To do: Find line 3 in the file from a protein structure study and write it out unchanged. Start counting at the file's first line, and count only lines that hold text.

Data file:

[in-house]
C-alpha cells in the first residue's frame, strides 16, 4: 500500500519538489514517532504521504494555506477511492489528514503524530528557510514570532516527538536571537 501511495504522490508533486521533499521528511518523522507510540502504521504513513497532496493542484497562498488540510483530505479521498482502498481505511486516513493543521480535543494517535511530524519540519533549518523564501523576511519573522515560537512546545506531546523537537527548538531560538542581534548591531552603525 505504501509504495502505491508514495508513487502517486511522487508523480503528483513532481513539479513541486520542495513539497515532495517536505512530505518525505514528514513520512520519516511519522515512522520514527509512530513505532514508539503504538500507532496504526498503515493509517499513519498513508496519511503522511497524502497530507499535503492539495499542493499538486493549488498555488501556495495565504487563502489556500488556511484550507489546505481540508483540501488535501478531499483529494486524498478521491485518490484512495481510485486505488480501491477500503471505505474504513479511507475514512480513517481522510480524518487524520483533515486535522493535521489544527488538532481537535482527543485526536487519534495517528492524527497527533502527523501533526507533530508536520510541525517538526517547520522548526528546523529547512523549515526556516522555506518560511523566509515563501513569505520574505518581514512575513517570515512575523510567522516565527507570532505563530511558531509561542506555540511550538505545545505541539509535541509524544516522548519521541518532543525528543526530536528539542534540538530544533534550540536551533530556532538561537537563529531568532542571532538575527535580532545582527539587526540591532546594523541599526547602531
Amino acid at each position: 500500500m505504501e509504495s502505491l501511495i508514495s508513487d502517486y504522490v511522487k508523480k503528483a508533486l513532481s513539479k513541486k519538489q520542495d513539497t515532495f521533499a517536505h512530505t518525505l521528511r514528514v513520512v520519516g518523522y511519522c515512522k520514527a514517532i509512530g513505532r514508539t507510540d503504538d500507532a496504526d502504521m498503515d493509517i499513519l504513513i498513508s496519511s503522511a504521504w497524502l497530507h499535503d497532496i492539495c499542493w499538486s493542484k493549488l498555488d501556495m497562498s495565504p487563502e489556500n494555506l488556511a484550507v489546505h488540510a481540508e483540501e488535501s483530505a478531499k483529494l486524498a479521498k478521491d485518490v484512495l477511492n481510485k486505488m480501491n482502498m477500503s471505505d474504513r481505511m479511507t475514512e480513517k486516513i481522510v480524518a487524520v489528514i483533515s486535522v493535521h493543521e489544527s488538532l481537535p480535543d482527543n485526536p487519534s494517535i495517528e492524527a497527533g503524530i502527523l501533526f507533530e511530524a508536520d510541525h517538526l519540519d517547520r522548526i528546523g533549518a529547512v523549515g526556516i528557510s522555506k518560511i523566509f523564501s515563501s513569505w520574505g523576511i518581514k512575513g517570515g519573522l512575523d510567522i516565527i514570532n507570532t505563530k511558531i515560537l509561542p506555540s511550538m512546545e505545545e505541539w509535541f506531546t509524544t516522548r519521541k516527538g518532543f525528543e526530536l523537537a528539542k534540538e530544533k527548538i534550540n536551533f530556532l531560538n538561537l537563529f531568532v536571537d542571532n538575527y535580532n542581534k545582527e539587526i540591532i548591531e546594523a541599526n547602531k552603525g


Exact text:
Amino acid at each position: 500500500m505504501e509504495s502505491l501511495i508514495s508513487d502517486y504522490v511522487k508523480k503528483a508533486l513532481s513539479k513541486k519538489q520542495d513539497t515532495f521533499a517536505h512530505t518525505l521528511r514528514v513520512v520519516g518523522y511519522c515512522k520514527a514517532i509512530g513505532r514508539t507510540d503504538d500507532a496504526d502504521m498503515d493509517i499513519l504513513i498513508s496519511s503522511a504521504w497524502l497530507h499535503d497532496i492539495c499542493w499538486s493542484k493549488l498555488d501556495m497562498s495565504p487563502e489556500n494555506l488556511a484550507v489546505h488540510a481540508e483540501e488535501s483530505a478531499k483529494l486524498a479521498k478521491d485518490v484512495l477511492n481510485k486505488m480501491n482502498m477500503s471505505d474504513r481505511m479511507t475514512e480513517k486516513i481522510v480524518a487524520v489528514i483533515s486535522v493535521h493543521e489544527s488538532l481537535p480535543d482527543n485526536p487519534s494517535i495517528e492524527a497527533g503524530i502527523l501533526f507533530e511530524a508536520d510541525h517538526l519540519d517547520r522548526i528546523g533549518a529547512v523549515g526556516i528557510s522555506k518560511i523566509f523564501s515563501s513569505w520574505g523576511i518581514k512575513g517570515g519573522l512575523d510567522i516565527i514570532n507570532t505563530k511558531i515560537l509561542p506555540s511550538m512546545e505545545e505541539w509535541f506531546t509524544t516522548r519521541k516527538g518532543f525528543e526530536l523537537a528539542k534540538e530544533k527548538i534550540n536551533f530556532l531560538n538561537l537563529f531568532v536571537d542571532n538575527y535580532n542581534k545582527e539587526i540591532i548591531e546594523a541599526n547602531k552603525g